> I have several concerns about this charter.
> I cannot tell whether those concerns are merely due to ambiguities in
> the charter. I hope this is the case, and that the proponents of
> the group will be willing to clarify the charter to narrow the apparent
> scope of this proposed group.
Keith, I think you are being unduly paranoid here. You are reading using the
"that which isn't explicitly disallowed is not only permitted, but condoned".
This sort of analysis is neither valid, useful, or necessary.
> > The Open Plugable Edge Service (OPES) WG primary task is to define a
> > protocol to be used to extend participating transit intermediaries to
> > incorporate services executed on application data transported by HTTP.
> What are "participating transit intermediaries"?
Application area working group -> application layer intermediaries.
> To me, an intermediary is anything that handles network traffic and
> which is not an endpoint, regardless of what layer of the stack it
> operates on, or on whose behalf it is operating.
In the general context of the IETF, perhaps. But in the context of an
application area WG, nonsense. And I don't think stating in an application WG
charter that it is scoped to the application area is necessary.
> Do the charter authors intend that this group's purview include bridges,
> routers, NATs, proxies, firewalls, gateways, etc?
The charter covers none of these things.
> how about things
> that operate on multiple layers ?
The application layer aspects of such things could be covered, but not the
> (If this group is approved are we abandoning the idea of functional
> separation between layers in the internet architecture? )
Of course not.
> Are "intermediaries" intended to include interception proxies?
It depends on whether or not they are participating in the overall
architecture. Stuff that intercepts willy-nilly without the various other
parties being aware of it isn't part of the picture.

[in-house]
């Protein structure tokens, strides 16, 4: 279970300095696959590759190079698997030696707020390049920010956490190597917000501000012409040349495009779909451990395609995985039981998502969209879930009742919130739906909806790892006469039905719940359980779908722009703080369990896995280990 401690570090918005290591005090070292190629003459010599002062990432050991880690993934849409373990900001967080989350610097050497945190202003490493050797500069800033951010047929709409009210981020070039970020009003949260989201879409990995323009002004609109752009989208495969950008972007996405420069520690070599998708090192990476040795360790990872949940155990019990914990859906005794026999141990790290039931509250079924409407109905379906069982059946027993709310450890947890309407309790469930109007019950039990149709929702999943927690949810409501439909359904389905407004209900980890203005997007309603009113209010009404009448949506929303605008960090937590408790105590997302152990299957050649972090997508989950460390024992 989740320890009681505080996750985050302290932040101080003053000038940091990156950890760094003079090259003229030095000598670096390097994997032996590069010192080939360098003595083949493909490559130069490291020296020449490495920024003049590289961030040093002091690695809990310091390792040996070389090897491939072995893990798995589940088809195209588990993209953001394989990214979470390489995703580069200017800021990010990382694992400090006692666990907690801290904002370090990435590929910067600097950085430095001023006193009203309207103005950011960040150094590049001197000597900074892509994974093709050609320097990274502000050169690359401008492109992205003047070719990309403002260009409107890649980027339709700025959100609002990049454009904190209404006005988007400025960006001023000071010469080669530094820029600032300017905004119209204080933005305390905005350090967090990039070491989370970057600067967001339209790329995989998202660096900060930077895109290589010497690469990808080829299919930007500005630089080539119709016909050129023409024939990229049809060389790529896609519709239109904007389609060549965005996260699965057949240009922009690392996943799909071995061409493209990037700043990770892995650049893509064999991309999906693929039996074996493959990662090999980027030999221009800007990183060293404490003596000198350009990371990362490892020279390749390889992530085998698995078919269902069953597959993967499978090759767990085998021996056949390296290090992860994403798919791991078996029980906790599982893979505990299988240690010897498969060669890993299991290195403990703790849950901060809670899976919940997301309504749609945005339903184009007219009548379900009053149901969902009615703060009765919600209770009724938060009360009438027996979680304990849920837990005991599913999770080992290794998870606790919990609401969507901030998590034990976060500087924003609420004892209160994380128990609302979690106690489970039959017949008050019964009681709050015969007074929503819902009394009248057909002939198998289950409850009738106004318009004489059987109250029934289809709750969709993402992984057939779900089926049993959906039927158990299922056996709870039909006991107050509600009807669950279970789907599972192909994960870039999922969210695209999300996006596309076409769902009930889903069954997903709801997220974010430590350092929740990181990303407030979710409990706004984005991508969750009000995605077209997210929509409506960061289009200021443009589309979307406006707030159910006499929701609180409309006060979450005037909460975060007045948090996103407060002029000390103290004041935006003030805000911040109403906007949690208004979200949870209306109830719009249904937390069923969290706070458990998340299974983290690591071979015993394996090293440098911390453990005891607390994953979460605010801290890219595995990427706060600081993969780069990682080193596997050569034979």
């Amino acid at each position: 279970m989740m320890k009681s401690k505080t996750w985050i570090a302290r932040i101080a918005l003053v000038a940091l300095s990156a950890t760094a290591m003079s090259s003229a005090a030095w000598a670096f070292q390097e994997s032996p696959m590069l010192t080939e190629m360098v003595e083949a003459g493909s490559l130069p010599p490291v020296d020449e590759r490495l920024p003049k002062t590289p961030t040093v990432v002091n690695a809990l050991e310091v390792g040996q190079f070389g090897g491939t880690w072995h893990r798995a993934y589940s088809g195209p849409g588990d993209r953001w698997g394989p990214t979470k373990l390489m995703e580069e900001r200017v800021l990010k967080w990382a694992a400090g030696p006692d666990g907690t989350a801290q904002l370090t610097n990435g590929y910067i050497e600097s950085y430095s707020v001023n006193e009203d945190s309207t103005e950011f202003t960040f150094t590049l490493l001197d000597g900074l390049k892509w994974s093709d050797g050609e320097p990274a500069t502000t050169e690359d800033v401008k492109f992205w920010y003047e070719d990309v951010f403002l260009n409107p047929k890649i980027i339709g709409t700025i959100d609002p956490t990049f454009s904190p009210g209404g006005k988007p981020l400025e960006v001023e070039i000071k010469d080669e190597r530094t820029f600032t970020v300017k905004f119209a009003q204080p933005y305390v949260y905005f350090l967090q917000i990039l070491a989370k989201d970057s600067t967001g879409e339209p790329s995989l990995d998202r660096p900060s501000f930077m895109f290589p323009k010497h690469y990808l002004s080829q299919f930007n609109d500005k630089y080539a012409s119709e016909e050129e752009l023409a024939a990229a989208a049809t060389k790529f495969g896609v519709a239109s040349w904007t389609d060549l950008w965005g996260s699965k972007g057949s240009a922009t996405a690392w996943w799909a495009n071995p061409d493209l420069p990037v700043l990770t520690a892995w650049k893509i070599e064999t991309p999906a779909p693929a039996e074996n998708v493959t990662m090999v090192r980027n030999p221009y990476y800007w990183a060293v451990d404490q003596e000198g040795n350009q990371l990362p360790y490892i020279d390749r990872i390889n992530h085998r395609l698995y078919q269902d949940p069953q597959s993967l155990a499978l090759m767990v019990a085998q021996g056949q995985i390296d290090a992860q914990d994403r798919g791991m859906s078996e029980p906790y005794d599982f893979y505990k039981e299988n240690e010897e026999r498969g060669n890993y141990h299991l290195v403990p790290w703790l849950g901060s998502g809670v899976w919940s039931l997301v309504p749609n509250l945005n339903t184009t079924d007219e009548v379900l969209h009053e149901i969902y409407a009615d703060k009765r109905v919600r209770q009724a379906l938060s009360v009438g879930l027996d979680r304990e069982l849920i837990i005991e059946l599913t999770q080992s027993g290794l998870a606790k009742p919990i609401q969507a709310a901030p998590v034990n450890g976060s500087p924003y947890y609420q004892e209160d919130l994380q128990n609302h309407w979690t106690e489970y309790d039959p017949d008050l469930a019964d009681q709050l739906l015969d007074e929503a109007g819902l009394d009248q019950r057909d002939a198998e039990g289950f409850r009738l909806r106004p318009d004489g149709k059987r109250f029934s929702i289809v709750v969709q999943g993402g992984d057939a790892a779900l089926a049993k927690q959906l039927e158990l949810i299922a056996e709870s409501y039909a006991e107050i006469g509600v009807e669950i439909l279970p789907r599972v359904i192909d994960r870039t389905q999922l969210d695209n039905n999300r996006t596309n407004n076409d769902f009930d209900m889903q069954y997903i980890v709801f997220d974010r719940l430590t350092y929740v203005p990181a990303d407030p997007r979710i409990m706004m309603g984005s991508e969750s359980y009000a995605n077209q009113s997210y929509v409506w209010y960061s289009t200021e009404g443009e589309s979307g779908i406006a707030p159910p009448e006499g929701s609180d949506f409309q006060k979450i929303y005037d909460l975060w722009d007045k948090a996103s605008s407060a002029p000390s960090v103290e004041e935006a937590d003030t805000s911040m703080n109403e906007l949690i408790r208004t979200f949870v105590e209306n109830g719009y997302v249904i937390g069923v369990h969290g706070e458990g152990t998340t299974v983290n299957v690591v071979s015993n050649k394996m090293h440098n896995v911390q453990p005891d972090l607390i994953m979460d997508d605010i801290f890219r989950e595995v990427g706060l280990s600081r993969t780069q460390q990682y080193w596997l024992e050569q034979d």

> Does it matter whether the intermediary is operating on the client's
> behalf, on the content-provider's behalf, or on behalf of some
> communications provider?
Part of the work of the group is to clarify this issue.
> Re: "application data transported by HTTP" -
> Does this mean that this group's purview is limited to things that use
> the HTTP protocol?
> Are we now trying to encourage people to layer applications over HTTP,
> in spite of the concerns outlined in draft-moore-using-http-01.txt ?
Not intentionally. However, to the extent that standardizing additional
capabilities for HTTP will make HTTP more attactive for some uses, this could
The alternative -- not adding needed functionality to various protocols because
we're afraid that making them more attactive will encourage misuse, is
> > The protocol provides a framework for integrating arbitrary services
> > into arbitrary intermediaries.
> The word "arbitrary" here is scary. Is this group really being given
> a charter to allow it to entirely discard the internet architecture?
Of course not.
> In other words, is this group going to define standard ways to say
Keith, I stopped reading here, as your subsequent comments are built on
your earlier erroneous assumptions to such a large extent that no
further commentary from me appears to be useful.